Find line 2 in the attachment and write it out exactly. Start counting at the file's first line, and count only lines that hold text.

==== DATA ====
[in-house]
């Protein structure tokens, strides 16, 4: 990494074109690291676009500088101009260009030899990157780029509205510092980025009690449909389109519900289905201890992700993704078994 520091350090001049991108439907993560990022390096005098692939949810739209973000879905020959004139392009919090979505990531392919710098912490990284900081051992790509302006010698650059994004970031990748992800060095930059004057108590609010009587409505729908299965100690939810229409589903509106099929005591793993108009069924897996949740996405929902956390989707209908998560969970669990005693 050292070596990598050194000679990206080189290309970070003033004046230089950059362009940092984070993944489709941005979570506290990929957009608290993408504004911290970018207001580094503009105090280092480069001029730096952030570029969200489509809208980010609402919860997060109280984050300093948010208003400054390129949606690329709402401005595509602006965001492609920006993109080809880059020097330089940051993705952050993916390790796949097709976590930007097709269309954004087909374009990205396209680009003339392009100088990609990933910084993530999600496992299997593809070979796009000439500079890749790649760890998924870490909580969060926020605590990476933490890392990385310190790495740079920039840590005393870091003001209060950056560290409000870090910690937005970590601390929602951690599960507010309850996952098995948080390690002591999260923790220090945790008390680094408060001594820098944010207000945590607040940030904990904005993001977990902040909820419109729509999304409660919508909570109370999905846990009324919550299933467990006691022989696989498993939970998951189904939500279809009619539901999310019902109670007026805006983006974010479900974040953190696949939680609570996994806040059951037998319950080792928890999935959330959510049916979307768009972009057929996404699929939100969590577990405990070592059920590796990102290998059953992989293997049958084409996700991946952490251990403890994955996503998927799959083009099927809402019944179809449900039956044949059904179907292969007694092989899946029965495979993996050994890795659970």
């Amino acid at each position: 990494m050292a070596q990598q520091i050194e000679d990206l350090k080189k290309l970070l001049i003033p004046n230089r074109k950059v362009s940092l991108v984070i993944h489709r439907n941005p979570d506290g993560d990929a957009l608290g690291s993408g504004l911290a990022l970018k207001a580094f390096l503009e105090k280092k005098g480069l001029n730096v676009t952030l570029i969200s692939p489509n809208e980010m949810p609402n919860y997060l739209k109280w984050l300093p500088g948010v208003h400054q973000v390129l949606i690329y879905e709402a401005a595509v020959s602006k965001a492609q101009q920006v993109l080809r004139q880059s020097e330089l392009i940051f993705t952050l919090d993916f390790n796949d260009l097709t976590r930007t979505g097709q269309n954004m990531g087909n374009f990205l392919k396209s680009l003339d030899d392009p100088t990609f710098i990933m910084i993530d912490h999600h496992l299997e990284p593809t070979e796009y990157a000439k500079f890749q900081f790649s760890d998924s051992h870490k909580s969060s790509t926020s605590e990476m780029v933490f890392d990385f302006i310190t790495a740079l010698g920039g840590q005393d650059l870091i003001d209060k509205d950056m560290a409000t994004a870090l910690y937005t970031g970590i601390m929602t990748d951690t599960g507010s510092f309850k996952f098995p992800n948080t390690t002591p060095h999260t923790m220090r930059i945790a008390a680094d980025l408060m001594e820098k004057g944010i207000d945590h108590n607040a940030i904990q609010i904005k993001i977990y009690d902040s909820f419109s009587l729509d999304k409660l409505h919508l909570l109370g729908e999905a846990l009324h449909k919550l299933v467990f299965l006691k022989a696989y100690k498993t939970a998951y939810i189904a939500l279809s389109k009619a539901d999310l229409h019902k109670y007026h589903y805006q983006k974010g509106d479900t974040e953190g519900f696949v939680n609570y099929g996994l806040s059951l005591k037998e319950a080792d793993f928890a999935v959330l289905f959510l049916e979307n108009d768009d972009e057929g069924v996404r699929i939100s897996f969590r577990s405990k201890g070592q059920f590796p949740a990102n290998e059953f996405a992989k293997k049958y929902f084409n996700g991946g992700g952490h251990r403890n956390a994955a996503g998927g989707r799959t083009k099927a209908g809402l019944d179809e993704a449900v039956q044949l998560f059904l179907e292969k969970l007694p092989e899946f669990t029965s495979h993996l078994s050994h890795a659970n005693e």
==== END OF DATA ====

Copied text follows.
């Protein structure tokens, strides 16, 4: 990494074109690291676009500088101009260009030899990157780029509205510092980025009690449909389109519900289905201890992700993704078994 520091350090001049991108439907993560990022390096005098692939949810739209973000879905020959004139392009919090979505990531392919710098912490990284900081051992790509302006010698650059994004970031990748992800060095930059004057108590609010009587409505729908299965100690939810229409589903509106099929005591793993108009069924897996949740996405929902956390989707209908998560969970669990005693 050292070596990598050194000679990206080189290309970070003033004046230089950059362009940092984070993944489709941005979570506290990929957009608290993408504004911290970018207001580094503009105090280092480069001029730096952030570029969200489509809208980010609402919860997060109280984050300093948010208003400054390129949606690329709402401005595509602006965001492609920006993109080809880059020097330089940051993705952050993916390790796949097709976590930007097709269309954004087909374009990205396209680009003339392009100088990609990933910084993530999600496992299997593809070979796009000439500079890749790649760890998924870490909580969060926020605590990476933490890392990385310190790495740079920039840590005393870091003001209060950056560290409000870090910690937005970590601390929602951690599960507010309850996952098995948080390690002591999260923790220090945790008390680094408060001594820098944010207000945590607040940030904990904005993001977990902040909820419109729509999304409660919508909570109370999905846990009324919550299933467990006691022989696989498993939970998951189904939500279809009619539901999310019902109670007026805006983006974010479900974040953190696949939680609570996994806040059951037998319950080792928890999935959330959510049916979307768009972009057929996404699929939100969590577990405990070592059920590796990102290998059953992989293997049958084409996700991946952490251990403890994955996503998927799959083009099927809402019944179809449900039956044949059904179907292969007694092989899946029965495979993996050994890795659970």